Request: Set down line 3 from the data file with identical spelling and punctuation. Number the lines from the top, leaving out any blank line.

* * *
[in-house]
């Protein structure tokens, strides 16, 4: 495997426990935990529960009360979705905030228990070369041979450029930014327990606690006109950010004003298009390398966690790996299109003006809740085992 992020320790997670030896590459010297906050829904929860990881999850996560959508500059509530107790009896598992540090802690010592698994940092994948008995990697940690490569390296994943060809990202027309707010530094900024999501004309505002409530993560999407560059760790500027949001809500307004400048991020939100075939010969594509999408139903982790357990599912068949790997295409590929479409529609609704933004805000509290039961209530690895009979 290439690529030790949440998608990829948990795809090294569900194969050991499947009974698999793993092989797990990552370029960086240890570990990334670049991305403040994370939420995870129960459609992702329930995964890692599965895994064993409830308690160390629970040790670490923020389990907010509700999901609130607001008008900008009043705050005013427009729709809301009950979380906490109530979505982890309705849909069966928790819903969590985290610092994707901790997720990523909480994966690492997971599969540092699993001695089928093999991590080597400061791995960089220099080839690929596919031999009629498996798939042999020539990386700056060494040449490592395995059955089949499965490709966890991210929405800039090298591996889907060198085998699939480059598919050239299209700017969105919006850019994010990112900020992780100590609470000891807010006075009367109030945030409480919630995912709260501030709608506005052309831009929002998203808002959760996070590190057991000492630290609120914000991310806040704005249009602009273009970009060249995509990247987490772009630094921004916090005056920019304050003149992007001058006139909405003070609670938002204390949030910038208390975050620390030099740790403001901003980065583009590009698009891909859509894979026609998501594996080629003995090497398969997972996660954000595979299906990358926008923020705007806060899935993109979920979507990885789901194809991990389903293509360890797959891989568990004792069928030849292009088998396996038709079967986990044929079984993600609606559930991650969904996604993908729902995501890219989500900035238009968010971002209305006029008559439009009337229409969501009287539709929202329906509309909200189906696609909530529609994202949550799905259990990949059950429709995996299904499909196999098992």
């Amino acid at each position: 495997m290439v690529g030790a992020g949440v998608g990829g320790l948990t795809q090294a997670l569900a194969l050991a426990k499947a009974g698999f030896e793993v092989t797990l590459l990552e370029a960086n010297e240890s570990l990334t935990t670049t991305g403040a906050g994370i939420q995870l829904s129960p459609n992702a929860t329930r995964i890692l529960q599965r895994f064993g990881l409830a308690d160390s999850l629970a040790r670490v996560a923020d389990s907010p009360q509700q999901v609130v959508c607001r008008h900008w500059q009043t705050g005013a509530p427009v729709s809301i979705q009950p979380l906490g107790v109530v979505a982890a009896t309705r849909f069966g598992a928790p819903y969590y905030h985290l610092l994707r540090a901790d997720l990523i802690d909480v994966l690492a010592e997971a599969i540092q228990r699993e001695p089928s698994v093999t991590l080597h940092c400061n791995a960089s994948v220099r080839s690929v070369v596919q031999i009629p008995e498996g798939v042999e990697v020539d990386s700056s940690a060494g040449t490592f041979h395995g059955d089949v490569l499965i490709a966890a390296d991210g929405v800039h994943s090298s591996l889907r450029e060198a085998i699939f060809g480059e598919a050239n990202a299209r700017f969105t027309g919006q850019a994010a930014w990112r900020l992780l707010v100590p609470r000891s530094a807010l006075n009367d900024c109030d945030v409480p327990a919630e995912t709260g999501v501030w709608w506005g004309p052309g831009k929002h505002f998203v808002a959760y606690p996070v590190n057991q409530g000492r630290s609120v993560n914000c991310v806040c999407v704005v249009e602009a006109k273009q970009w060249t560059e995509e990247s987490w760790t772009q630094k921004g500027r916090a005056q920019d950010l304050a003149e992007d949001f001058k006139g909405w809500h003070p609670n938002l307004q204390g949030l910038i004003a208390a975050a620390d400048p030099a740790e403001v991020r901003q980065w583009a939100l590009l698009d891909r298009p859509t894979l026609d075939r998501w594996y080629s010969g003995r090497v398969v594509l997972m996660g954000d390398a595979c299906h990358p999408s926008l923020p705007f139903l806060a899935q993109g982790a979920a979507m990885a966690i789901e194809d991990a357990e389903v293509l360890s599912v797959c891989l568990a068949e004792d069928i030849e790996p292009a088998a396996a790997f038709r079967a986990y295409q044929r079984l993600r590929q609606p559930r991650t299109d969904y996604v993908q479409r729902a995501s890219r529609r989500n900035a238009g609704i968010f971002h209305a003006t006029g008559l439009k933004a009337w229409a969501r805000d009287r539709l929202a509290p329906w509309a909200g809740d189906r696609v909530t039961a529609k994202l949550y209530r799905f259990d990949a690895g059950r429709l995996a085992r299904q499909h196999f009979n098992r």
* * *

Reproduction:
């Amino acid at each position: 495997m290439v690529g030790a992020g949440v998608g990829g320790l948990t795809q090294a997670l569900a194969l050991a426990k499947a009974g698999f030896e793993v092989t797990l590459l990552e370029a960086n010297e240890s570990l990334t935990t670049t991305g403040a906050g994370i939420q995870l829904s129960p459609n992702a929860t329930r995964i890692l529960q599965r895994f064993g990881l409830a308690d160390s999850l629970a040790r670490v996560a923020d389990s907010p009360q509700q999901v609130v959508c607001r008008h900008w500059q009043t705050g005013a509530p427009v729709s809301i979705q009950p979380l906490g107790v109530v979505a982890a009896t309705r849909f069966g598992a928790p819903y969590y905030h985290l610092l994707r540090a901790d997720l990523i802690d909480v994966l690492a010592e997971a599969i540092q228990r699993e001695p089928s698994v093999t991590l080597h940092c400061n791995a960089s994948v220099r080839s690929v070369v596919q031999i009629p008995e498996g798939v042999e990697v020539d990386s700056s940690a060494g040449t490592f041979h395995g059955d089949v490569l499965i490709a966890a390296d991210g929405v800039h994943s090298s591996l889907r450029e060198a085998i699939f060809g480059e598919a050239n990202a299209r700017f969105t027309g919006q850019a994010a930014w990112r900020l992780l707010v100590p609470r000891s530094a807010l006075n009367d900024c109030d945030v409480p327990a919630e995912t709260g999501v501030w709608w506005g004309p052309g831009k929002h505002f998203v808002a959760y606690p996070v590190n057991q409530g000492r630290s609120v993560n914000c991310v806040c999407v704005v249009e602009a006109k273009q970009w060249t560059e995509e990247s987490w760790t772009q630094k921004g500027r916090a005056q920019d950010l304050a003149e992007d949001f001058k006139g909405w809500h003070p609670n938002l307004q204390g949030l910038i004003a208390a975050a620390d400048p030099a740790e403001v991020r901003q980065w583009a939100l590009l698009d891909r298009p859509t894979l026609d075939r998501w594996y080629s010969g003995r090497v398969v594509l997972m996660g954000d390398a595979c299906h990358p999408s926008l923020p705007f139903l806060a899935q993109g982790a979920a979507m990885a966690i789901e194809d991990a357990e389903v293509l360890s599912v797959c891989l568990a068949e004792d069928i030849e790996p292009a088998a396996a790997f038709r079967a986990y295409q044929r079984l993600r590929q609606p559930r991650t299109d969904y996604v993908q479409r729902a995501s890219r529609r989500n900035a238009g609704i968010f971002h209305a003006t006029g008559l439009k933004a009337w229409a969501r805000d009287r539709l929202a509290p329906w509309a909200g809740d189906r696609v909530t039961a529609k994202l949550y209530r799905f259990d990949a690895g059950r429709l995996a085992r299904q499909h196999f009979n098992r």